“Answer not a fool according to his folly,lest you be like him yourself,” Proverbs 26:4. I’m not saying my kid is a fool, but he definitely has his foolish moments—as do I.

We wanted to get away from him. But, the truth is, he needed to get away from the rest of us. So, he was sent to his room.

Calmly I said, “Go to your room now”.

Off he went while the rest of the family was able to continue on with dinner and homework and conversation.

The son who was silenced took out his phone weapon and began texting his attitude. The words were unkind for a usually kind boy. The words hurt.

But, we planned to ignore, “Answer not a fool according to his folly”. We had to give each other pep talks, “Don’t engage, wait until tomorrow”.

Engaging in the folly increases the fight and the need for both to win.

Waiting is difficult. We second guess ourselves in the recesses of our mind. But tomorrow, he will wake up calm. Tomorrow he will no longer be in fight-mode.

Early in the morning, I walked into his room and sat beside him in bed as I usually do. I played with his hair and spoke in a loving voice, “Are you up, son?” I rubbed his back. Love is unconditional.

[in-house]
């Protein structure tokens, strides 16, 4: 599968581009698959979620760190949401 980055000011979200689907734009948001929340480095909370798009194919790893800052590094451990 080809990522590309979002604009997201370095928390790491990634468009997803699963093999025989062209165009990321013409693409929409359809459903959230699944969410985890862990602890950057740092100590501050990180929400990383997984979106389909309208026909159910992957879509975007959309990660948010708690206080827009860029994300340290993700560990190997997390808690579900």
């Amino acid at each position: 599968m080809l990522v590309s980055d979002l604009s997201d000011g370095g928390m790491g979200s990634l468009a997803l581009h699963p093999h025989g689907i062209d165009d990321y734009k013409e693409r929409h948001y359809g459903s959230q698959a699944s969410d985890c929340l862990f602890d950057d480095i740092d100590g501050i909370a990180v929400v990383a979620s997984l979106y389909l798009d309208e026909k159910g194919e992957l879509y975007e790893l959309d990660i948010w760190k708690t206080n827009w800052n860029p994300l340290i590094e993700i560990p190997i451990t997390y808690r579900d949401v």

When a child hurts a parent, a parent must love unconditionally. Besides, kindness is received unexpectedly when we know we deserve the opposite. Kindness heaps hot coals on our heads.

“I am taking your phone away for a few days”.


“You were disrespectful to your parents last night. You used your phone to send abusive messages.”

“I did?”

“You know what you did. You may have thought you could get away with talking like that last night, but you did not. There are consequences. You will receive your phone in a few days.”

Peacefully, I walked out of the room.

It was the right moment to address his folly, “lest he becomes wise in his own eyes” (Proverbs 26:5).

Planned ignoring is difficult. Finding the right consequences to fit the crime is not always easy. But probably the hardest thing for me as a parent, is not reacting in anger or hurt feelings in the heat of the moment.